A Presbyterian Hospital security guard on July 29 stopped members of MaskBlocABQ from handing out free masks outside the hospital, and asked them to leave. (Photo by Austin Fisher / Source NM)
On a hot Saturday afternoon, five people stood outside the main entrance of Presbyterian Hospital in downtown Albuquerque.
By the hospital’s revolving entrance door, the group called MaskBlocABQ, a mutual aid network that distributes face masks and advocates for mitigations against COVID-19, placed a box of masks labeled in thick black marker “FREE.”
They held signs that read, “FREE MASKS,” “Life-saving masks here,” and “Keep masks in health care.”
In about one hour, they handed out 675 free high-filtration masks to patients, health care workers and visitors going to and from the hospital.
Whether governments or corporations require it or not, the group is committed to doing everything it can to stop or slow the transmission of SARS-CoV-2, the virus that causes COVID-19.
Some people declined the free mask. One nurse who works at the hospital gratefully took some, and said she would distribute them to her coworkers inside Presbyterian.
The overwhelming majority were either intrigued, neutral or enthusiastic about taking free masks.
Anyone who visits Presbyterian must first go inside the hospital to get a mask from the front desk, potentially exposing themselves to the airborne virus.
Everything was going smoothly for the mutual aid group until about 2:20 p.m., when two hospital security guards pulled up in a truck, got out and asked the group to leave.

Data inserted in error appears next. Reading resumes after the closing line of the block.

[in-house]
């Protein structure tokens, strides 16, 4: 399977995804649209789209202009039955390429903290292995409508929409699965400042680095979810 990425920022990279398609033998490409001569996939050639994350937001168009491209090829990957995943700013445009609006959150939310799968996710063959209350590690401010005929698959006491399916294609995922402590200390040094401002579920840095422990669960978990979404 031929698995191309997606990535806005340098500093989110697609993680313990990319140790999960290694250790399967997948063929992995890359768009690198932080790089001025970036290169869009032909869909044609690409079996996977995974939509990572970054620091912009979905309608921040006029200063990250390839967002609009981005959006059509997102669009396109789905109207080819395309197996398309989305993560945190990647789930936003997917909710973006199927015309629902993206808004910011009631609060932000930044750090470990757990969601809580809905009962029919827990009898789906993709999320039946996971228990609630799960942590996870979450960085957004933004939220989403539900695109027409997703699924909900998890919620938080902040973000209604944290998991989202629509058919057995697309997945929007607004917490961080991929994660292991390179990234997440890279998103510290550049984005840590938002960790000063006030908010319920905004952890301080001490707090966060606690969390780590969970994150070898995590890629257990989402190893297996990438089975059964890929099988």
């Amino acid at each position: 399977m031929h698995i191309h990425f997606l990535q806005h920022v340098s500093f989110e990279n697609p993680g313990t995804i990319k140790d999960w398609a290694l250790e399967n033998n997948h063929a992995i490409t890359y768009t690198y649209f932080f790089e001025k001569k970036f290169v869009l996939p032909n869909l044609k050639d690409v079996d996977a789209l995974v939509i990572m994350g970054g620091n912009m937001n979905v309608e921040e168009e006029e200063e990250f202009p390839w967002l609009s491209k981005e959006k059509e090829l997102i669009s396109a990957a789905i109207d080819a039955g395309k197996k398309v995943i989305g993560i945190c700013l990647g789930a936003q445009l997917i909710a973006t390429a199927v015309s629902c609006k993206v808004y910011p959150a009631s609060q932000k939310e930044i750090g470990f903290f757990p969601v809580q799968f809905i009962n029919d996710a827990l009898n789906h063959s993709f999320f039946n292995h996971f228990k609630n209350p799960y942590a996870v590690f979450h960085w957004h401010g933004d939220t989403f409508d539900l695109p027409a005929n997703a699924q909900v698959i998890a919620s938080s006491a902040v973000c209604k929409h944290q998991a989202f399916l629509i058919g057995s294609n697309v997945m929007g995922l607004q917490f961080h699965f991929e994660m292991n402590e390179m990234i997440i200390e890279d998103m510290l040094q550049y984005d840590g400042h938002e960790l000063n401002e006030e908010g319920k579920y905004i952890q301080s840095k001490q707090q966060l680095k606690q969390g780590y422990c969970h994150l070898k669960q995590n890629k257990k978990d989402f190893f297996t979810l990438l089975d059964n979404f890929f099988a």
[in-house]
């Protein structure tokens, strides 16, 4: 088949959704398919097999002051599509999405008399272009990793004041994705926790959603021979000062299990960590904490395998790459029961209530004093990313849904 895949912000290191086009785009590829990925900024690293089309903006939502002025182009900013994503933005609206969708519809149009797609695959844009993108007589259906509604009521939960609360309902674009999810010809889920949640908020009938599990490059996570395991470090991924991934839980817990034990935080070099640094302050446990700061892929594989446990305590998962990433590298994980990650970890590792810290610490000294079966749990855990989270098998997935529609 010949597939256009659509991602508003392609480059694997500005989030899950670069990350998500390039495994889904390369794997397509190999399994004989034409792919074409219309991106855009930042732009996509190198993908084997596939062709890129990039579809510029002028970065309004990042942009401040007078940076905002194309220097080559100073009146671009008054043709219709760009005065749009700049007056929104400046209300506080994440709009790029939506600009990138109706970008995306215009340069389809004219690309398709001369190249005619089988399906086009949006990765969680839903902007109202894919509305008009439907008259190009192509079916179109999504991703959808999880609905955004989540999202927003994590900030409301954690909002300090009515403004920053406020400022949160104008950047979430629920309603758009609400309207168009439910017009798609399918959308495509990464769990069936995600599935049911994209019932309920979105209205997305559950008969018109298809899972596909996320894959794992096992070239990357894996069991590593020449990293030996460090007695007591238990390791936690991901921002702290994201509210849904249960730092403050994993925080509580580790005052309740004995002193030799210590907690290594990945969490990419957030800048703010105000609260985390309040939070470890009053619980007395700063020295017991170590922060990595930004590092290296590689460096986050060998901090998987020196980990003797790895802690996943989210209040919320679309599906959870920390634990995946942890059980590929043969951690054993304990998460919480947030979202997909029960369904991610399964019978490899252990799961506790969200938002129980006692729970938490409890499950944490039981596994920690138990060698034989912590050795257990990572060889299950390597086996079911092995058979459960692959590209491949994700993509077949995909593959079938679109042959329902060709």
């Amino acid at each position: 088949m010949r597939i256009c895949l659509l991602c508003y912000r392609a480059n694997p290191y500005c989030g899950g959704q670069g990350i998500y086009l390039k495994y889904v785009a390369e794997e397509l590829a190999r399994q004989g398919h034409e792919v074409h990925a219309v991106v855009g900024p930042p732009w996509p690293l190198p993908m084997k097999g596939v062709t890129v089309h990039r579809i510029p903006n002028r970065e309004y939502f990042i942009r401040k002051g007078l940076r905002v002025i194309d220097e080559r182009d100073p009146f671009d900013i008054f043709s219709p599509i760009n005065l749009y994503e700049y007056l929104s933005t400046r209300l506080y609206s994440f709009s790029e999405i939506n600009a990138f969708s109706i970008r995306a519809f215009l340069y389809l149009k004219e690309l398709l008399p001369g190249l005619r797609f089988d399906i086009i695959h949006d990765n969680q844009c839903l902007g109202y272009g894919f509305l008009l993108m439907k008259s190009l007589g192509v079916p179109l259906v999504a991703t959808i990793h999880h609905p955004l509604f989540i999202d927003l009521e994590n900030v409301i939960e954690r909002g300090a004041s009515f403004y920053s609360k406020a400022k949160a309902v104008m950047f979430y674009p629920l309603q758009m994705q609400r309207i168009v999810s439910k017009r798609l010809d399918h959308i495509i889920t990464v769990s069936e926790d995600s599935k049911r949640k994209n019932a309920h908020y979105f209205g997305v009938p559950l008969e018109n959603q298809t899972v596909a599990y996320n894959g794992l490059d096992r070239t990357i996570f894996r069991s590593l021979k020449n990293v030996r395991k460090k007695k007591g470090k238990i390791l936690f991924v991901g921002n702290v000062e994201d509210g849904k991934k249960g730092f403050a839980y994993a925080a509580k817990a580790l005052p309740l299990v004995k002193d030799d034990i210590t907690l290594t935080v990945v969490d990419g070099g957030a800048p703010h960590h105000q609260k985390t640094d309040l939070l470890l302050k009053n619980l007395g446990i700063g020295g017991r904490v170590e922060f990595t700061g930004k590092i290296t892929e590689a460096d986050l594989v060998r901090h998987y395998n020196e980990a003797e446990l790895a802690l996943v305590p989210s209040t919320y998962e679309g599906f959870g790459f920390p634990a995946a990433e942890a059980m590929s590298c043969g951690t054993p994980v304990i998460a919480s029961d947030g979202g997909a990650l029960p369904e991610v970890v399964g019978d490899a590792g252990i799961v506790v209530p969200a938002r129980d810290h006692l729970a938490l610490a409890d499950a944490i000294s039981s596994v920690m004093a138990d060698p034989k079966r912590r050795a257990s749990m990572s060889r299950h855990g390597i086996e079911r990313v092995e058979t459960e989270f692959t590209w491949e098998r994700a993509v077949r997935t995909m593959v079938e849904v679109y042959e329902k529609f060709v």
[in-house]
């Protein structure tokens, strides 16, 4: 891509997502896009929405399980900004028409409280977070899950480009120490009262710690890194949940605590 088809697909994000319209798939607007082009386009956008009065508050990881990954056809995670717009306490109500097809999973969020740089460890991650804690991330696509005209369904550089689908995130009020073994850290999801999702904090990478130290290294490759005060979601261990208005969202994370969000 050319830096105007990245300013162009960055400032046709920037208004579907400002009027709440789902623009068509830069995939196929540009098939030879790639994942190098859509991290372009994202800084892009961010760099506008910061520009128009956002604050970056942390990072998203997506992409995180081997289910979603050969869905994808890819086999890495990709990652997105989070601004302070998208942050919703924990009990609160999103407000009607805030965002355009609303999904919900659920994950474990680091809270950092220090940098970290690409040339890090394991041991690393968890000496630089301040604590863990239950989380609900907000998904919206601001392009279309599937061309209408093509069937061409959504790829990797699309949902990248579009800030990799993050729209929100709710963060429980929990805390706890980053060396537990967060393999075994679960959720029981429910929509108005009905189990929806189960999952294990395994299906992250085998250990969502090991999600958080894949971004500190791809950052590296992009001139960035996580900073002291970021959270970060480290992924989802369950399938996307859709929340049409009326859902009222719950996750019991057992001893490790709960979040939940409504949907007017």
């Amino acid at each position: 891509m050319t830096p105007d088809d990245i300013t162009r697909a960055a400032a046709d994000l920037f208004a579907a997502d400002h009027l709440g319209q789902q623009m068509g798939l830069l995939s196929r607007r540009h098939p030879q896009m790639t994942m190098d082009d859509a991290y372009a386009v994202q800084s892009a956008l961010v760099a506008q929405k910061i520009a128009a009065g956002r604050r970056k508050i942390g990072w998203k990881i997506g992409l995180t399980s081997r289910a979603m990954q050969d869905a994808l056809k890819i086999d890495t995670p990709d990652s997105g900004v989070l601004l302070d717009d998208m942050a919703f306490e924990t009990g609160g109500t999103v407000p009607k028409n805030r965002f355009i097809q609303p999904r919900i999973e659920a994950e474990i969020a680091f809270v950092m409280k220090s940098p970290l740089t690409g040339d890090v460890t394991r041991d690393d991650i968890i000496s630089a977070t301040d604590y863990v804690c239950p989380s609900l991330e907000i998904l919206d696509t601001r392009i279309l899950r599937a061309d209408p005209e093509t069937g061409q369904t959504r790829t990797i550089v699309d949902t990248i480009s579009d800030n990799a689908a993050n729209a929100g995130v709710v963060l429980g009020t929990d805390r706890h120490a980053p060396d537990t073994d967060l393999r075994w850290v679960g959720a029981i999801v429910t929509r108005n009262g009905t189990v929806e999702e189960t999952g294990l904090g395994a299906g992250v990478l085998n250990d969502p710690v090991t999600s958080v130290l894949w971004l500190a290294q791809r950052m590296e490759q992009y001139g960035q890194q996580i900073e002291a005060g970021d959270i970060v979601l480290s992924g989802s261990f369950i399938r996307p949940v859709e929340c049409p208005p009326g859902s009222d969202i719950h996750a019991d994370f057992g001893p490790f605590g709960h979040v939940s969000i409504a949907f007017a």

One of the guards told Source NM that Presbyterian Hospital doesn’t have a policy prohibiting mask distribution, but does prohibit gathering on the property if someone has no business inside the hospital.
“They don’t want solicitors,” the guard told the group. “And I know you guys aren’t selling anything, you’re just giving out masks which, I don’t see a problem with that — I don’t see why anyone else would — but it’s just how our policy works.”
In response to questions from Source NM about the group giving away free masks, Dionne Cruz Miller, chief hospital executive at Presbyterian Hospital, said on Monday the hospital system doesn’t allow “vendors” to hand out anything on any of their campuses without approval.
Cruz Miller did not respond to a question asking why the surgical masks in the lobby at the hospital in Albuquerque are placed behind a desk and not in plain sight.
Heather Booth, a member of MaskBlocABQ and former health care worker, said she was disappointed by the hospital’s response.
“It’s disappointing that security would stop us when they are not requiring masks any more, and can’t even provide good ones before people have to go inside, and that (Presbyterian) would actively thwart us from doing that,” Booth said.
Keeping masks in health care
MaskBlocABQ’s mask distribution is similar to other grassroots efforts popping up across the U.S. and in other countries.
The Albuquerque group met online, and has been organizing during a summer surge of COVID-19 cases in the United States. While data on COVID spread is now very hard to come by, wastewater levels show five straight weeks of increases in the western part of the country, including New Mexico.
Saturday wasn’t the first time MaskBlocABQ had posted up in front of an Albuquerque hospital to hand out masks, but it was the first time a security guard has asked them to stop, members said.